offer of active service he had so urgently solicited on the
other. We talked the thing over one entire night through,
and at last, right or wrong, persuaded ourselves that
any evidence he could give would be of comparatively
little value ; and that the refusal to join would be deemed

VOL. n. G


a stain upon lam as an officer, and, probably, bo the cause
of greater grief to the Knight himself than his absence
at the trial. Poor fellow! he felt far. more deeply for
quitting England without saying ' Good-by' to his family,
than for all the rest."

"And so he actually sailed in the transport?" said

" Yes, and without time for more than a few lines to
his father and a parting request to me to come over to
Ireland and be present at the trial. Whether he antici-
pated any attack of this kind or not, I cannot say, but
he expressed the desire so strongly I half suspect as

" Very cleverly done, faith !" muttered Heffernan, who
seemed far more occupied with his own reflections than at-
tending to Forester's words ; " a deep and subtle stroke,
Master O'Reilly, ably planned, and as ably executed."

" I am rejoiced that Lionel escaped this scene, at all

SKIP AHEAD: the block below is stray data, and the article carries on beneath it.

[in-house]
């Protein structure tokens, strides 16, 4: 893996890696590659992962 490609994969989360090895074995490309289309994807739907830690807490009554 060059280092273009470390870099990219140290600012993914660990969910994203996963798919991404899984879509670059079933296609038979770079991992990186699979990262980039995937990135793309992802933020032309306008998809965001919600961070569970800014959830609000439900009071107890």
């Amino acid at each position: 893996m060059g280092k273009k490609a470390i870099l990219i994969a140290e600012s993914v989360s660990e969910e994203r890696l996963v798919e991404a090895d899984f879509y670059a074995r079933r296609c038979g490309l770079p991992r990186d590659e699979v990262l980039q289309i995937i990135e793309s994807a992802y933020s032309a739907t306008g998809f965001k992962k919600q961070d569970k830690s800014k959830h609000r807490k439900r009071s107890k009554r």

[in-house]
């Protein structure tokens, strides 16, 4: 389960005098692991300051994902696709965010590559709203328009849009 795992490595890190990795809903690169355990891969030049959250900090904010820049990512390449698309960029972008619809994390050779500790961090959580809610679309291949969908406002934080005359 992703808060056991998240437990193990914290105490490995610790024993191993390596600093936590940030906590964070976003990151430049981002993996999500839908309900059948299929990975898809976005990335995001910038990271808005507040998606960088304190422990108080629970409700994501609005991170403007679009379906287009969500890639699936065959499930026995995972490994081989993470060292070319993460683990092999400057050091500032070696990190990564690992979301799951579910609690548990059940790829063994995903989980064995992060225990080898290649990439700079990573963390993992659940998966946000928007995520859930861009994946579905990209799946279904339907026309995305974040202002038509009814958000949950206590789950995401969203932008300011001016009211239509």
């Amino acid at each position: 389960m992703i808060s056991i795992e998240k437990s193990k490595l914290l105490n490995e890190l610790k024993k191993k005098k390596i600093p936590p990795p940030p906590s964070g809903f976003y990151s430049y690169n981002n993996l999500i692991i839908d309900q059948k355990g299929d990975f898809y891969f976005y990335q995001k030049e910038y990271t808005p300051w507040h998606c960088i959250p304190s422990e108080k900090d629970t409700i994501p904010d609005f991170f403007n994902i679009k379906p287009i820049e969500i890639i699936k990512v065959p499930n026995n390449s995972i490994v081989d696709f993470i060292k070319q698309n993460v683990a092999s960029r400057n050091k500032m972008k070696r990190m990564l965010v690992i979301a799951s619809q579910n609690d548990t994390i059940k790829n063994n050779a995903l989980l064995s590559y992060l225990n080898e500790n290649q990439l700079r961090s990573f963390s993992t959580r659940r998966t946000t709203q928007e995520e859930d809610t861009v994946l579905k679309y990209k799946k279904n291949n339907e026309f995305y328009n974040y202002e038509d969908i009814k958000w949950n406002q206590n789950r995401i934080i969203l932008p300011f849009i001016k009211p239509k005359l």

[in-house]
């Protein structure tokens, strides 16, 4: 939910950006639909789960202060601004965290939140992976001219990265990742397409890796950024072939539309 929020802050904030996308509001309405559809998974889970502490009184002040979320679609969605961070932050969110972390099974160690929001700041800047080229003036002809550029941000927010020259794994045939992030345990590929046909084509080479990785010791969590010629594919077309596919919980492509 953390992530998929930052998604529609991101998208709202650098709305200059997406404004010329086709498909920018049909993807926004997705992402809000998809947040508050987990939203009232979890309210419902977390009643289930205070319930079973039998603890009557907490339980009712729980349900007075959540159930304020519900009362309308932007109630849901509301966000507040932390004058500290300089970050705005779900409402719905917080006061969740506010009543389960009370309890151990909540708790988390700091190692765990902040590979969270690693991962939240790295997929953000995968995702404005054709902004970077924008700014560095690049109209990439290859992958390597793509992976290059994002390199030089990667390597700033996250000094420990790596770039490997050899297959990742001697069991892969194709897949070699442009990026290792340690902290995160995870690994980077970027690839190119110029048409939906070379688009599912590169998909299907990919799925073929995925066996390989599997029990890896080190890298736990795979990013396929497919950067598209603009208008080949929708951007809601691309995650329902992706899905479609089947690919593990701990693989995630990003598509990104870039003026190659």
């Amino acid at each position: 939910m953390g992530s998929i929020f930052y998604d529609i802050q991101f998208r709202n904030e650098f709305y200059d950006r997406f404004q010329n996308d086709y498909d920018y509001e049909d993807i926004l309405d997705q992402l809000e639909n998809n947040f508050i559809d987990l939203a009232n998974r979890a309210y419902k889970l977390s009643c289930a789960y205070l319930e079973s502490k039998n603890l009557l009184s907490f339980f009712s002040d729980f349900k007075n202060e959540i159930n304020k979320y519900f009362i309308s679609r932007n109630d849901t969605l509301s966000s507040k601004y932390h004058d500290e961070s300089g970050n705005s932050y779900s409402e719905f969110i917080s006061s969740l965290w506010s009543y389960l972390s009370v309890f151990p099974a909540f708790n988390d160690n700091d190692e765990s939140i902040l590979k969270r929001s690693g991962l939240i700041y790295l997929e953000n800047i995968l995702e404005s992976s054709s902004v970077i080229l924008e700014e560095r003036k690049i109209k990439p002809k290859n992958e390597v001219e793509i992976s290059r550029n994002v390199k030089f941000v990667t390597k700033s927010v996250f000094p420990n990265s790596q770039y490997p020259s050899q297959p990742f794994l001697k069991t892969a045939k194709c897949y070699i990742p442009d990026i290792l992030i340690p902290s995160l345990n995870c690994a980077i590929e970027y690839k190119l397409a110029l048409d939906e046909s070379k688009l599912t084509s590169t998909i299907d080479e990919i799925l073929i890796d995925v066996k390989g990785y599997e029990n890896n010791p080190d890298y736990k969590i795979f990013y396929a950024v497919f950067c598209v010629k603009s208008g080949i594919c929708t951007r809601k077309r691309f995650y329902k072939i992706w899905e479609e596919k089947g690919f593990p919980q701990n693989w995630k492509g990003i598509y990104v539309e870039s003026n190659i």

events," said Forester.

" I must say, it was neatly done," continued Heffernan,
still following out his own train of thought ; " ' I^on con-
tigit cuique,' as the Roman says ; it is not every man can
take in Con Heffernan I did not expect Hickman
O'Reilly would try it." He leaned his head on his hand
for some minutes, then said aloud, " The best thing for
you will be to join your regiment."

" I have left the army," said Forester with a flush, half
of shame, half of anger.

" I think you were right," replied Heffernan, calmly,
while he avoided noticing the confusion in the young
man's manner. " Soldiering is no career for any man of
abilities like yours ; the lounging life of a barrack-yard,
the mock duties of parade, the tiresome dissipations of
the mess, suit small capacities and minds of mere^routine.
But you have better stuff in you, and, with your con-
nexions and family interest, there are higher prizes to strive
for in the wheel of fortune."

"You mistake me," said Forester, hastily; "it was
with no disparaging opinion of the service I left it. My
reasons had nothing in common with such an estimate of

Online LibraryCharles James Lever[Charles Lever's novels (Volume 13) → online text (page 7 of 35)